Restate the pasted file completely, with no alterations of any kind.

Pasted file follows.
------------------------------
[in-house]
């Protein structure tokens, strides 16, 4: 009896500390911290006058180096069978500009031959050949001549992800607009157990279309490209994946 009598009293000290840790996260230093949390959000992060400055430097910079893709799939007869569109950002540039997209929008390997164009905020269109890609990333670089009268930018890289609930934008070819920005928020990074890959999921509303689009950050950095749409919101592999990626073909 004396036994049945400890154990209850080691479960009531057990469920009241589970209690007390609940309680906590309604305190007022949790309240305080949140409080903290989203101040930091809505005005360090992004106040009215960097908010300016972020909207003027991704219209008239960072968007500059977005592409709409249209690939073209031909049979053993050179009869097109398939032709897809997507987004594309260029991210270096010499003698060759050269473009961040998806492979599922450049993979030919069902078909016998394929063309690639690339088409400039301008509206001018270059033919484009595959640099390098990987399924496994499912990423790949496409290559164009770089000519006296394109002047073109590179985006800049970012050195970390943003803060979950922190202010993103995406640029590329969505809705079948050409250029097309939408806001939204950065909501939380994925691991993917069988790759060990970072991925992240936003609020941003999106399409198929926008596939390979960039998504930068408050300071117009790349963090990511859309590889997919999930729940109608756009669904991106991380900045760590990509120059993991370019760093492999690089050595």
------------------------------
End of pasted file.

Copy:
[in-house]
């Protein structure tokens, strides 16, 4: 009896500390911290006058180096069978500009031959050949001549992800607009157990279309490209994946 009598009293000290840790996260230093949390959000992060400055430097910079893709799939007869569109950002540039997209929008390997164009905020269109890609990333670089009268930018890289609930934008070819920005928020990074890959999921509303689009950050950095749409919101592999990626073909 004396036994049945400890154990209850080691479960009531057990469920009241589970209690007390609940309680906590309604305190007022949790309240305080949140409080903290989203101040930091809505005005360090992004106040009215960097908010300016972020909207003027991704219209008239960072968007500059977005592409709409249209690939073209031909049979053993050179009869097109398939032709897809997507987004594309260029991210270096010499003698060759050269473009961040998806492979599922450049993979030919069902078909016998394929063309690639690339088409400039301008509206001018270059033919484009595959640099390098990987399924496994499912990423790949496409290559164009770089000519006296394109002047073109590179985006800049970012050195970390943003803060979950922190202010993103995406640029590329969505809705079948050409250029097309939408806001939204950065909501939380994925691991993917069988790759060990970072991925992240936003609020941003999106399409198929926008596939390979960039998504930068408050300071117009790349963090990511859309590889997919999930729940109608756009669904991106991380900045760590990509120059993991370019760093492999690089050595």